By 11:35 a.m., on December 1, 2017, Matt was done with radiation. By 2 in the afternoon, we were back home, giving Matt a chance to rest before we went to an early dinner with his parents.
The doctor’s appointment had been as uneventful as expected. The bone biopsy results weren’t yet available so we couldn’t review them. The most recent MRI looked largely unchanged from the November 15th MRI. Though we didn’t expect any major shifts to have appeared within two weeks, Matt’s tumor had surprised us before. It wasn’t safe to assume anything anymore when it came to Matt’s tumor. And Avastin—we (the doctor, Matt, and I) weighed the potential benefits of Avastin for Matt against the potential drawbacks and decided not to restart Avastin.
Maybe Avastin would have brought Matt back to himself a bit more. Maybe he could have tapered off the Dexamethasone, which was beginning to impact his temper. But Avastin wasn’t a cure. It wasn’t even a treatment. As it had once before, starting Avastin would have meant closing (temporarily, at least) other doors—like surgery.
Matt’s temper. Early on, I noted that Matt’s temper, that anger, would be a theme I’d return to. I don’t remember when it started—not too long after he restarted Dexamethasone. I don’t remember exactly what provoked the anger. But I remember the rage, the sometimes vicious snap of it.
On December 1st, at 8:50 p.m., a friend texted to check in about Matt and I said it had not been an easy day, despite the uneventful doctor’s appointment. I wrote to her that Matt had spent the afternoon angry with me because (he believed) I was deliberately not calling the phone number for the elevator that was taking too long at the hospital. I’d tried to explain that elevators don’t have phone numbers to call when they’re running slow. He accused me of hiding the phone number from him.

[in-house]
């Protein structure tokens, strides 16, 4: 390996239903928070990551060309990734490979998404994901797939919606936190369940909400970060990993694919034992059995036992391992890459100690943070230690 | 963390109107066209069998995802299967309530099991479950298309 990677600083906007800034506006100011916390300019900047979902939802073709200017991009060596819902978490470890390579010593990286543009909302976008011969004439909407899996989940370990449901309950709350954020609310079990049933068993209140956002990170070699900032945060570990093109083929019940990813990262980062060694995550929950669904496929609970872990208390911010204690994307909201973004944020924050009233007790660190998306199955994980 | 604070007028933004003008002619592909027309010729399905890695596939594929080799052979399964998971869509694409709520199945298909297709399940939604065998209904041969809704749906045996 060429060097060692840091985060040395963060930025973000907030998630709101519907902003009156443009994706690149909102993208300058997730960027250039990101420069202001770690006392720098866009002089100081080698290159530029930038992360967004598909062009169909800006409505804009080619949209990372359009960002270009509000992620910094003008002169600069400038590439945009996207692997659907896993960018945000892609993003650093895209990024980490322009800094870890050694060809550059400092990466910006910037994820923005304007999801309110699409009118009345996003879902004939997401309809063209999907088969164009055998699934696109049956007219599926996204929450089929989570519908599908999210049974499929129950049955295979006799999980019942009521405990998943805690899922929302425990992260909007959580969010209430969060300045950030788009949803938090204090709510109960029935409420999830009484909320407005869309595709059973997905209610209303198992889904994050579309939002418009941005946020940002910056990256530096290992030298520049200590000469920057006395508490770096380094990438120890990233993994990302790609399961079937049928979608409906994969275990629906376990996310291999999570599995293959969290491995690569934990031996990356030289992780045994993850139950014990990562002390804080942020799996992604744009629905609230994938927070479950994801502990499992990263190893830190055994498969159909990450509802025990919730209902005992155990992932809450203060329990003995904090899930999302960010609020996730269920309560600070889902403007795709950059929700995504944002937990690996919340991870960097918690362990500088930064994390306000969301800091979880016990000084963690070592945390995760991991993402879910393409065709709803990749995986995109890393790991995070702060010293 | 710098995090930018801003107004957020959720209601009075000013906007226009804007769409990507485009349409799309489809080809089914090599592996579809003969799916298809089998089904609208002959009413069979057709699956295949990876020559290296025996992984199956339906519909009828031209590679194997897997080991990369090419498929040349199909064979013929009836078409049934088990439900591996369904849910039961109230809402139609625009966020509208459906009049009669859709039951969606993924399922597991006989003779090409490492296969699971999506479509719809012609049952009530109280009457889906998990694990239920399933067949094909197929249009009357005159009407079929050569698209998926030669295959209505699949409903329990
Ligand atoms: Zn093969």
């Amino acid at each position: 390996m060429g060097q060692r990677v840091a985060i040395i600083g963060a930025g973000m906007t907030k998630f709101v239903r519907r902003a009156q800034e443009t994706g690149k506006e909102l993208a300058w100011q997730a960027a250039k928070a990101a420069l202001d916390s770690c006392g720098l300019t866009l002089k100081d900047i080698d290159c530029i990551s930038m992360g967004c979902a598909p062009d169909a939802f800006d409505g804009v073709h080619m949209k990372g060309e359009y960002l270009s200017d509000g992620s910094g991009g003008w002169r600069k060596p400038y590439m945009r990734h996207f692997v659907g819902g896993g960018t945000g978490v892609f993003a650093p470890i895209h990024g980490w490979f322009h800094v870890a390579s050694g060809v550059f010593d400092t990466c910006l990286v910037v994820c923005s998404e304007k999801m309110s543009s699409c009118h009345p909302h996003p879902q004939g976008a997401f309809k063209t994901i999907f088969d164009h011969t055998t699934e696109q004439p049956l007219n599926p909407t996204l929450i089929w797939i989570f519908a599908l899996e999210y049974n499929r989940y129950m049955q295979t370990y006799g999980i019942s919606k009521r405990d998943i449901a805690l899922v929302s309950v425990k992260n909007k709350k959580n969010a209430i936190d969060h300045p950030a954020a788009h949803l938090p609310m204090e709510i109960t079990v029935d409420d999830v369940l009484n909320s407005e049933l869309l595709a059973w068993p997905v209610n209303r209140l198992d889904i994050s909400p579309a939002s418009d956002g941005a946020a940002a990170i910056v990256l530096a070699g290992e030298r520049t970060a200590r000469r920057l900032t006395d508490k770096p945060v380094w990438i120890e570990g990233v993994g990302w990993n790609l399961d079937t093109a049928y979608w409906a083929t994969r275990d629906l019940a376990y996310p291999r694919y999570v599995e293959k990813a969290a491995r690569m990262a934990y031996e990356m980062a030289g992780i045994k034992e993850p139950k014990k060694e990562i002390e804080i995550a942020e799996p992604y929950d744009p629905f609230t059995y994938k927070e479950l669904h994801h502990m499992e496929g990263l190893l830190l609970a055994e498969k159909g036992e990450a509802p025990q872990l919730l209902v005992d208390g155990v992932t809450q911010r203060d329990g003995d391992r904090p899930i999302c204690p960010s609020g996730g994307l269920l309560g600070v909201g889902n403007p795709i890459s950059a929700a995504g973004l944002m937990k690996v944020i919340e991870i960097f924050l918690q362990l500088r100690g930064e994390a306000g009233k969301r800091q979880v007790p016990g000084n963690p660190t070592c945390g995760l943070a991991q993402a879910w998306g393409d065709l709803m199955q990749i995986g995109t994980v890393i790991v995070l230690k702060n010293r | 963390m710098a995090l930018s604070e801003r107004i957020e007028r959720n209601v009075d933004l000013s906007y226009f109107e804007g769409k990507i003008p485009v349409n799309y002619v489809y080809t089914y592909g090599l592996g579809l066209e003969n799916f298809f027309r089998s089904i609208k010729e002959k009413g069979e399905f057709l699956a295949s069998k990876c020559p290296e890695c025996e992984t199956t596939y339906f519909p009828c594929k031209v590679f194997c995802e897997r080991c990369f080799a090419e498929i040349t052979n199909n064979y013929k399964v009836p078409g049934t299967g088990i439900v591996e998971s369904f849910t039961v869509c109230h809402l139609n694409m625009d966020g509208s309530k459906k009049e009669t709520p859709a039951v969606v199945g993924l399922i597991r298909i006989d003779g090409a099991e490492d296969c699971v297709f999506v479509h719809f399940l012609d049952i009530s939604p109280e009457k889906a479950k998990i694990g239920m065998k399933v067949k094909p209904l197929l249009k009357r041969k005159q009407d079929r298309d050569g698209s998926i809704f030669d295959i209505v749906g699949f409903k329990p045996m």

In hindsight, maybe I should have just told him what he wanted to hear. In hindsight, I know I didn’t because I believed if I could just find the right words, patch together a rational thought, he’d see the cloudiness of his own thoughts. He couldn’t. And it wasn’t his fault that he couldn’t. But in hindsight, maybe also, it wasn’t my fault that I couldn’t help but try.
I suspect many posts over the next few months will focus on Matt’s anger, which was often directed at me (and his father). Every sharp word and angry look cut too deep, even though I knew it wasn’t Matt speaking or glaring. It was the tumor and the Dex. But sometimes, in the moment, it was hard to separate Matt from the tumor.
And sometimes, Matt’s temper found its way to G and H. At dinner, H acted up, Matt lashed out, and H responded by acting up even more.
The idea of a children’s therapist had come up often since Matt had been diagnosed. Each time I’d responded the same way to the well-intentioned friends who brought up therapy. I said not yet. I told these friends that we hadn’t reached that tipping point yet—the point at which G and H needed a professional to help them process all they’d been exposed to. One year ago today, we reached that tipping point. If I’m being honest, we may have reached it weeks earlier, but I’d been too afraid to admit it.
Shortly after this dinner, I recruited Matt’s sister to help me find a therapist.
Not lucky medically, but always lucky to be surrounded by the people who surround us.
G and H still work with the art therapist I contacted this time last year. I wish they never had to enter this Post Hope world, but wishes are for fairy tales. So instead, I find myself grateful that entering this Post Hope world didn’t break them. Rather, it made them stronger, more empathetic toward themselves and others. Resilient and brave. And so much more because their story is only beginning.